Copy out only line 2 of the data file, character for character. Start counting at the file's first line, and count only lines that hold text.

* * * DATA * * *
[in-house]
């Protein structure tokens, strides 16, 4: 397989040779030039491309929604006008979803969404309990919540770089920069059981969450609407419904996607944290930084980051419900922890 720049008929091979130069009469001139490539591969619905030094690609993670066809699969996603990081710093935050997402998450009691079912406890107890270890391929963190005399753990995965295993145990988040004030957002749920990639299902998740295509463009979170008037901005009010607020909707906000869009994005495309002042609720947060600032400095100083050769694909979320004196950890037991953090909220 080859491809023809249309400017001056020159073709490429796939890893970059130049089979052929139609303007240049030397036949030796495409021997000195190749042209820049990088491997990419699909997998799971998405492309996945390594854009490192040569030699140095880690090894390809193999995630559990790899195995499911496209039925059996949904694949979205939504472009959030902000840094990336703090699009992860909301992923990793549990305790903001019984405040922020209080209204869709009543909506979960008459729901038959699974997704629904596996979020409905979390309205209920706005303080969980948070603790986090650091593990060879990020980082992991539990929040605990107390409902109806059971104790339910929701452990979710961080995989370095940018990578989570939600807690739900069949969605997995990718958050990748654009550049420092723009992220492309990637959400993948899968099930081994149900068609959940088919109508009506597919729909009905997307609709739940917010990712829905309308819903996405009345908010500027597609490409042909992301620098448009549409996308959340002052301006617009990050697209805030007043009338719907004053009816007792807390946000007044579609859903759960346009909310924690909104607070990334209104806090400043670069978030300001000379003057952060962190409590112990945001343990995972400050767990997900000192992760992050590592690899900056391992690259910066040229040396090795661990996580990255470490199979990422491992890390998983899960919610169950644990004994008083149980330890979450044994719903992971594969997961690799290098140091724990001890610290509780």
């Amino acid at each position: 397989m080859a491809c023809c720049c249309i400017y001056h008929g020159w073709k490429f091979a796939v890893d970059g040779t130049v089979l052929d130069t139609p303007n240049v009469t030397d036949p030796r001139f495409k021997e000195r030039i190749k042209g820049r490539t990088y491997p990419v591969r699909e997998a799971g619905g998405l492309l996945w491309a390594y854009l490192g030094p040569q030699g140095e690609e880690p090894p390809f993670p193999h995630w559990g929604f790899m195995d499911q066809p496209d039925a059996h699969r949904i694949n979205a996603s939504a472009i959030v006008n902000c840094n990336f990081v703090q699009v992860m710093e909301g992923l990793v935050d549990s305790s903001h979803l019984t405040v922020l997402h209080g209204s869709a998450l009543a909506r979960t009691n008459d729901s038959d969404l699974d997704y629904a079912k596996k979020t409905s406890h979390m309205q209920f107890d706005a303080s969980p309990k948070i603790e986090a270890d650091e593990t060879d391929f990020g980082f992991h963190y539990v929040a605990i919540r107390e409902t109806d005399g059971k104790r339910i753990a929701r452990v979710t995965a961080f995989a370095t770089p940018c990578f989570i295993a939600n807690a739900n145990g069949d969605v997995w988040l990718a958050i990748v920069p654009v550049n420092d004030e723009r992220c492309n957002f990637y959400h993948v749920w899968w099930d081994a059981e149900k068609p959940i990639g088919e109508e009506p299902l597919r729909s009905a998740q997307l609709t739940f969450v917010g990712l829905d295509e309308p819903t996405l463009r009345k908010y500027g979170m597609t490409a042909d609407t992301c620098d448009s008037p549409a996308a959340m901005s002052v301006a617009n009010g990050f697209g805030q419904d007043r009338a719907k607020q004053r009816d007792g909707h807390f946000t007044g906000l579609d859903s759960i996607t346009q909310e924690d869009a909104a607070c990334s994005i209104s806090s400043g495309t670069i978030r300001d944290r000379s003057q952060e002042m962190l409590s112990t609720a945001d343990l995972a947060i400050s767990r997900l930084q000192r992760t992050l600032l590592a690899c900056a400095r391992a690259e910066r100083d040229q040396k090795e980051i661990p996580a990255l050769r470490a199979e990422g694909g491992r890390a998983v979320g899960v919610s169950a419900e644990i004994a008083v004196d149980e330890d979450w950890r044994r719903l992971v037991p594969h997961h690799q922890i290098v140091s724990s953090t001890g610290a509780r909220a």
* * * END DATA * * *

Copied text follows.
């Protein structure tokens, strides 16, 4: 397989040779030039491309929604006008979803969404309990919540770089920069059981969450609407419904996607944290930084980051419900922890 720049008929091979130069009469001139490539591969619905030094690609993670066809699969996603990081710093935050997402998450009691079912406890107890270890391929963190005399753990995965295993145990988040004030957002749920990639299902998740295509463009979170008037901005009010607020909707906000869009994005495309002042609720947060600032400095100083050769694909979320004196950890037991953090909220 080859491809023809249309400017001056020159073709490429796939890893970059130049089979052929139609303007240049030397036949030796495409021997000195190749042209820049990088491997990419699909997998799971998405492309996945390594854009490192040569030699140095880690090894390809193999995630559990790899195995499911496209039925059996949904694949979205939504472009959030902000840094990336703090699009992860909301992923990793549990305790903001019984405040922020209080209204869709009543909506979960008459729901038959699974997704629904596996979020409905979390309205209920706005303080969980948070603790986090650091593990060879990020980082992991539990929040605990107390409902109806059971104790339910929701452990979710961080995989370095940018990578989570939600807690739900069949969605997995990718958050990748654009550049420092723009992220492309990637959400993948899968099930081994149900068609959940088919109508009506597919729909009905997307609709739940917010990712829905309308819903996405009345908010500027597609490409042909992301620098448009549409996308959340002052301006617009990050697209805030007043009338719907004053009816007792807390946000007044579609859903759960346009909310924690909104607070990334209104806090400043670069978030300001000379003057952060962190409590112990945001343990995972400050767990997900000192992760992050590592690899900056391992690259910066040229040396090795661990996580990255470490199979990422491992890390998983899960919610169950644990004994008083149980330890979450044994719903992971594969997961690799290098140091724990001890610290509780």